Industry leaders at Newspaper Advertising Conference in Malta
Advertising and media industry leaders are meeting in Malta at the 21st World Newspaper Advertising Conference, organised by the World Association of Newspapers and News Publishers.
The two day conference, which began this morning and which is sponsored by timesofmalta.com, among others, has attracted about 200 delegates. It was opened by Finance Minister Tonio Fenech who said that advertising was “all about creativity”.
Mr Fenech said that creativity was important for a country’s economy and the government would do all it could to encourage creativity in Malta.
The conference seeks to help advertising professionals how they can maximize their share of a smaller market, provide ideas for new revenues and formulate strategies for increasing existing revenues and yields.
The key topics being discussed include Market insight – The essential ingredient for ad sales in 2011; Print advertising – The key to our future in a digital obssesed world; Cross-media strategies – Great ideas for added value campaigns; The new game – Tablet advertising; and The future face of advertising – Ideas and strategies for the near term.
The World Association of Newspapers and News Publishers, or WAN-IFRA, is the global organisation of the world’s press, representing more than 18,000 publications, 15,000 online sites and over 3,000 companies in more than 120 countries.
The mission of the new organisation is simple: “To be the indispensable partner of newspapers and the entire news publishing industry worldwide, particularly our members, in the defence and promotion of press freedom, quality journalism and editorial integrity and the development of prosperous businesses and technology.”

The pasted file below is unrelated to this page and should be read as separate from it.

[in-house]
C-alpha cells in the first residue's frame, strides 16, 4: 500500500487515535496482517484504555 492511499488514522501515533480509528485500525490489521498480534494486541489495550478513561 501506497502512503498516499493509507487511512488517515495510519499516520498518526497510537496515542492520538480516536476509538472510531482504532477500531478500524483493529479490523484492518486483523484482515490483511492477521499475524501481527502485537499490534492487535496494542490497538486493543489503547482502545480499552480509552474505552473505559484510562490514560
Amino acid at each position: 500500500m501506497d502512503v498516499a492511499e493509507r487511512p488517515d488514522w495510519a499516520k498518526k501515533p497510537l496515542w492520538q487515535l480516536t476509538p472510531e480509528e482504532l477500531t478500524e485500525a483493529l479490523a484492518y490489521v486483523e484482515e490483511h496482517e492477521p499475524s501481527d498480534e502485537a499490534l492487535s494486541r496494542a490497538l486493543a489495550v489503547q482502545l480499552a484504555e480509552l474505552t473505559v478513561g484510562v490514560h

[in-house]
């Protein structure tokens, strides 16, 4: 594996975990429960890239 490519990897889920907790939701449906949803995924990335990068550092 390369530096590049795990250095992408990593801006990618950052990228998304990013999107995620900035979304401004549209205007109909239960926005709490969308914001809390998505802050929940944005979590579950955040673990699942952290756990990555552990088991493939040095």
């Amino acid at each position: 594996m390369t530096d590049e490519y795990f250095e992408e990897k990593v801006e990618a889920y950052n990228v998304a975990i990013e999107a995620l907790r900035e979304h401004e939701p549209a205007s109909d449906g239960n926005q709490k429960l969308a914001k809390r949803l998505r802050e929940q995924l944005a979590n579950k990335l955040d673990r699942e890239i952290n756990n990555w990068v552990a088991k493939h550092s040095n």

Among this morning’s speakers was Adrian Hillman, executive director of Allied Newspapers Ltd, who spoke on the theme: “Despite gains in digital revenues, why is print still relevant?”
Mr Hillman told the delegates that The Times of Malta is unique because it performs the roles of a regional and national newspaper.
“Six years ago The Times of Malta decided to evaluate every element of its production process. We looked at our printing. We looked at our capacity to design and produce magazines. We looked at our capacity to distribute third party magazines. We looked at our online presence.
“Our decision was that we would have to excel at every one of these points to continue growing. We recognised a shift in consumer demands and expectations as well as a continuous need for change developing new products whilst assessing existing ones,” he said.
Mr Hillman said printing was to be housed under one entity, Progress Press, with the brief to restructure, create new products and return profitability.
“We created a separate company (Media Maker) which would design and sell magazines for The Times as well as third parties. We took what would seem as a counter intuitive decision to distribute third party magazines in The Times of Malta, which would compete with our own magazines.
“Our presence online would not be a token presence but one which would allow us to learn new skills and develop a multi-media platform. The aim was to have the capacity to launch our breaking new services on any device. Our development team needed to be flexible.”